approaches are between 10mins and 1hr from the valley floor, mostly steep. until late season snowshoes are not needed. some river crossings are required. primary access is along established roads and trails.
this is not the place for beginners. the potential for first ascents is near-unlimited.
what gear is needed?
agressive tools, mono-points, double ropes and binoculars. a good selection of short screws (10 & 13cms), spectres and 60cm slings. rock gear would center on beaks, short blades, tri-cams & wires. as yet theres few if any bolts in there.
trips are days out from a basecamp so a large pack for hauling in then a day pack for climbing. the wind can be howling in some valleys so shell layers for there. nights are about -10c.
for the 2014/15 season iceclimbingjapan is providing an INTERNATIONAL CLIMBERS SERVICE where you can basically show up and climb. Fly in with your hand luggage and we will have waiting a full set of gear ready to go – crampons & helmet to salopettes & down jackets.
whats in there?
mile after mile of steep and profound ice. a lot of the routes are inside the fluting of bizarre volcanic formations, others are dripping from overhanging walls. both sides of all valleys are iced.
some routes are +150m seams of ice, others are classic alpine mixed, others are North American-style wedding cakes. Many are scary to even look at, being very exposed at the top of the ravine walls. currently there are about 30 routes logged – most from over a decade ago. conservative extimates put the number of potential routes at about +150 – not including mixed and dry lines.
how much is it?
￥99,000 per climber for 3 days/2nights
International Climbers Service ￥25,000 per climber (sizes and stocks apply)
trips to White Dragon Wall and the surrounding valleys are being limited to about 6 over the 2014/15 season, with the minimum trip being 3 days. maximum group number is 3 clients. additional days (maximum of 5) are ￥35,000 ea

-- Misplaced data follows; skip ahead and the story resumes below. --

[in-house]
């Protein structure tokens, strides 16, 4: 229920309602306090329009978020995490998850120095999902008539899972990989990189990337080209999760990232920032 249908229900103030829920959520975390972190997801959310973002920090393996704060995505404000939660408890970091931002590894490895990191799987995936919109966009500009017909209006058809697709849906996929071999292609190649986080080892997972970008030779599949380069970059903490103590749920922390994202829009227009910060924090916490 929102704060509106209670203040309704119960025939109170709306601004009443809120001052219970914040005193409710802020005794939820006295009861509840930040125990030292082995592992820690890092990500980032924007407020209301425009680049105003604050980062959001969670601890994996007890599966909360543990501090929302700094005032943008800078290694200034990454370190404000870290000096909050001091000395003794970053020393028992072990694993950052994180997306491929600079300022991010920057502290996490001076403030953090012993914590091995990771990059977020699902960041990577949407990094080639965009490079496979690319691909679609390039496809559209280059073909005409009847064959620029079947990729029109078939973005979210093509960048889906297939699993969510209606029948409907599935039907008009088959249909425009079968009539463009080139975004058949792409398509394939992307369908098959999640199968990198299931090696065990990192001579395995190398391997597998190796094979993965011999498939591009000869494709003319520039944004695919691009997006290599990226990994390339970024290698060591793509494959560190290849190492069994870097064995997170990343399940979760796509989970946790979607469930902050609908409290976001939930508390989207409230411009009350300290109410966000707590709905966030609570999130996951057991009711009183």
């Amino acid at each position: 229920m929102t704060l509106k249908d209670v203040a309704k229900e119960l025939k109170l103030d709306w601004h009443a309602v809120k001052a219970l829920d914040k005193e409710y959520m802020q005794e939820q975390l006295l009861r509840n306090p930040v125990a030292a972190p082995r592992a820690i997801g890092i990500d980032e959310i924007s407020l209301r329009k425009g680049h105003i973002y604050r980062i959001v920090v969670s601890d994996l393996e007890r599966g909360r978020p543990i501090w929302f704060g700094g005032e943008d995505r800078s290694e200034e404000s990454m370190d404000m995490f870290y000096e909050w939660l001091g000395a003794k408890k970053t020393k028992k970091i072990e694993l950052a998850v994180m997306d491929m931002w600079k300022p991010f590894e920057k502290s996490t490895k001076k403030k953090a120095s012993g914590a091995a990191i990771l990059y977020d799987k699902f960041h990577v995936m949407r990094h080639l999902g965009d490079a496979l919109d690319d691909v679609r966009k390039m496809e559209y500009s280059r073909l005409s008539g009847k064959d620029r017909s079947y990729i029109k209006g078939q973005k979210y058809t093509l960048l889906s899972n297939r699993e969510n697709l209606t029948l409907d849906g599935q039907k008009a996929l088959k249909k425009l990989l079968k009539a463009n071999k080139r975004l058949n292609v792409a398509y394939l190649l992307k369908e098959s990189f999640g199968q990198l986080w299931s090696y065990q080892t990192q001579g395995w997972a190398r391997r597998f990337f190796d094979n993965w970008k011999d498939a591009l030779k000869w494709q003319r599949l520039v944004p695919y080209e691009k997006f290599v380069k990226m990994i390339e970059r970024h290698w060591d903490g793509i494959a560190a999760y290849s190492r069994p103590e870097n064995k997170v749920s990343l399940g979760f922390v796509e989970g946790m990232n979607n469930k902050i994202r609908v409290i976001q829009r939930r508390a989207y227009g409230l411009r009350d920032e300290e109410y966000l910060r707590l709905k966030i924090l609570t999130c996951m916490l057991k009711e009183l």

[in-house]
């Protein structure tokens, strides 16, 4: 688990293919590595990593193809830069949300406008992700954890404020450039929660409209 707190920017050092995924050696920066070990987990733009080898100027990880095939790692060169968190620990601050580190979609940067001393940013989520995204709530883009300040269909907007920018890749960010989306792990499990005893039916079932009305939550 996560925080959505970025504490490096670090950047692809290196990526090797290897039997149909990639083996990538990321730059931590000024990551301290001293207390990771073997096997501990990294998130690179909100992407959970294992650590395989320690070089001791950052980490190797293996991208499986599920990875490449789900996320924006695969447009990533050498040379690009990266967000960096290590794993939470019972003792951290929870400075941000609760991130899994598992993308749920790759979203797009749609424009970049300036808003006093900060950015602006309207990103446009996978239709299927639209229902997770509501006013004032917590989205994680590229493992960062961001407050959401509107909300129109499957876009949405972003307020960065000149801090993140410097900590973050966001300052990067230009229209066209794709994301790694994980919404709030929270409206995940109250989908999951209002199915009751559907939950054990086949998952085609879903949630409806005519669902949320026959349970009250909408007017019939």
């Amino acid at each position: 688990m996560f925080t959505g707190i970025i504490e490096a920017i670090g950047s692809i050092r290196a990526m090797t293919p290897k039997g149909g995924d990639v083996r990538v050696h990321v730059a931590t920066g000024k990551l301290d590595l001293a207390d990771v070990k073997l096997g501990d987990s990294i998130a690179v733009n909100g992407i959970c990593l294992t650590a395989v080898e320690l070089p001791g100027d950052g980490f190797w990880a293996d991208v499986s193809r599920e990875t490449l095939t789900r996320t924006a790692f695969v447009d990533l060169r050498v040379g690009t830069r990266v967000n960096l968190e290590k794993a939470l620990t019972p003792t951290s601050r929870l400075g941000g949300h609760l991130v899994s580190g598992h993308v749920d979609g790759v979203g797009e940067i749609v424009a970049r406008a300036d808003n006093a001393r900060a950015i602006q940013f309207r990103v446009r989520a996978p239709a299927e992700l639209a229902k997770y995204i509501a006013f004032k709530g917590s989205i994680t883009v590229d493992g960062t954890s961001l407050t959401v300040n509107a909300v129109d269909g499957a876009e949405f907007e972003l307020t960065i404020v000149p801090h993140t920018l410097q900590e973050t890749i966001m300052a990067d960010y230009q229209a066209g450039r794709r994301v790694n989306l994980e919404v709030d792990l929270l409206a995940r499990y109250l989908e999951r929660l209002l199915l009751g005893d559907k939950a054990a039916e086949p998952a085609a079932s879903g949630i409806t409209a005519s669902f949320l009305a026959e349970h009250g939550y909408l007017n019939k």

this price includes
- all specialized gear
- 24hr trip support & organization
- qualified and experienced instruction
- all trip logistics
- transport from rendezvous to trailhead
- translation & communication
- permits, registration & site fees
- specific winter camping equipment
- cooking equipment & gas
WHAT IS NOT
- personal clothing (unless using the INTERNATIONAL CLIMBERS SERVICE)
- personal food & drinks
- transport to the rendezvous
- personal gear rental (packs, sleeping bags, insulated clothing etc)
- personal insurance
‘White Dragon Wall, Sendai, Japan 2015’ T-shirts will be available for ￥3500 if pre-ordered (designs to be announced)
whats the big deal?
its rare to have access to a truely world class, emerging climbing destination in its formative days – especially one thats so high quality and so easy to get to. with so much potential for first ascents of quality routes, places like these usually stay amongst in-circles for decades, only being talked about once all the definitive stuff has been done.